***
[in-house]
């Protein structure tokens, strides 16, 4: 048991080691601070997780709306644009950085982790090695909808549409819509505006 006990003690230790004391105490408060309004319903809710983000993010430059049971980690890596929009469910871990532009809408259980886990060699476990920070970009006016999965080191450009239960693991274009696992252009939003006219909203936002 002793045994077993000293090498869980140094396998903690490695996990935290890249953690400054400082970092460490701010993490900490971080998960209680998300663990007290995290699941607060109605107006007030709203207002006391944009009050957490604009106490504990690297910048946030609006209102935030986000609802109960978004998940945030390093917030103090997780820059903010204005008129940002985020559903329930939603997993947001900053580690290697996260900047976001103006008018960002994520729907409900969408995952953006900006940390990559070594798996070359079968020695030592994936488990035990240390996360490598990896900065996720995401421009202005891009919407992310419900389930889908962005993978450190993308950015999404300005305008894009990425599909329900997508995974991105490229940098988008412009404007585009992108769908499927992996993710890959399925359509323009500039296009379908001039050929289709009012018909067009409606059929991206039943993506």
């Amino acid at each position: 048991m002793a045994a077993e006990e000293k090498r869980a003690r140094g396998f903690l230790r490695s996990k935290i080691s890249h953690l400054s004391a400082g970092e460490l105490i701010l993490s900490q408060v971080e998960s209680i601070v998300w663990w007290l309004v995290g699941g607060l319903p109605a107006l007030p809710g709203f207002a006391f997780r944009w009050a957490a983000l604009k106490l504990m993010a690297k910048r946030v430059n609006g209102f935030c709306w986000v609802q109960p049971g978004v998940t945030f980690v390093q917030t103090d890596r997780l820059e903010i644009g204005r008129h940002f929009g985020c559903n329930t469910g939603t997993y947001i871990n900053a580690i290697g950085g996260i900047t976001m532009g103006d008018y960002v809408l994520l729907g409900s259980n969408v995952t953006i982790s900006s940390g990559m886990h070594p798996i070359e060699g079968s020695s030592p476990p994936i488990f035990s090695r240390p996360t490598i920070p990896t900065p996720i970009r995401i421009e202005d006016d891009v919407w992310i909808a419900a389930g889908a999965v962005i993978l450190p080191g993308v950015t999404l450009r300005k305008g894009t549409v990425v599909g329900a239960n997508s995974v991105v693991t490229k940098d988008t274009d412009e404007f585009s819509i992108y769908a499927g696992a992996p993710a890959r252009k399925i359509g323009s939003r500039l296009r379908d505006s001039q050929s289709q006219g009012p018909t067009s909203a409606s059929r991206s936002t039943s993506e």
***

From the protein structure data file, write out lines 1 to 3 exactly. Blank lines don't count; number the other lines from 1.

[in-house]
């Protein structure tokens, strides 16, 4: 048991080691601070997780709306644009950085982790090695909808549409819509505006 006990003690230790004391105490408060309004319903809710983000993010430059049971980690890596929009469910871990532009809408259980886990060699476990920070970009006016999965080191450009239960693991274009696992252009939003006219909203936002 002793045994077993000293090498869980140094396998903690490695996990935290890249953690400054400082970092460490701010993490900490971080998960209680998300663990007290995290699941607060109605107006007030709203207002006391944009009050957490604009106490504990690297910048946030609006209102935030986000609802109960978004998940945030390093917030103090997780820059903010204005008129940002985020559903329930939603997993947001900053580690290697996260900047976001103006008018960002994520729907409900969408995952953006900006940390990559070594798996070359079968020695030592994936488990035990240390996360490598990896900065996720995401421009202005891009919407992310419900389930889908962005993978450190993308950015999404300005305008894009990425599909329900997508995974991105490229940098988008412009404007585009992108769908499927992996993710890959399925359509323009500039296009379908001039050929289709009012018909067009409606059929991206039943993506």
């Amino acid at each position: 048991m002793a045994a077993e006990e000293k090498r869980a003690r140094g396998f903690l230790r490695s996990k935290i080691s890249h953690l400054s004391a400082g970092e460490l105490i701010l993490s900490q408060v971080e998960s209680i601070v998300w663990w007290l309004v995290g699941g607060l319903p109605a107006l007030p809710g709203f207002a006391f997780r944009w009050a957490a983000l604009k106490l504990m993010a690297k910048r946030v430059n609006g209102f935030c709306w986000v609802q109960p049971g978004v998940t945030f980690v390093q917030t103090d890596r997780l820059e903010i644009g204005r008129h940002f929009g985020c559903n329930t469910g939603t997993y947001i871990n900053a580690i290697g950085g996260i900047t976001m532009g103006d008018y960002v809408l994520l729907g409900s259980n969408v995952t953006i982790s900006s940390g990559m886990h070594p798996i070359e060699g079968s020695s030592p476990p994936i488990f035990s090695r240390p996360t490598i920070p990896t900065p996720i970009r995401i421009e202005d006016d891009v919407w992310i909808a419900a389930g889908a999965v962005i993978l450190p080191g993308v950015t999404l450009r300005k305008g894009t549409v990425v599909g329900a239960n997508s995974v991105v693991t490229k940098d988008t274009d412009e404007f585009s819509i992108y769908a499927g696992a992996p993710a890959r252009k399925i359509g323009s939003r500039l296009r379908d505006s001039q050929s289709q006219g009012p018909t067009s909203a409606s059929r991206s936002t039943s993506e």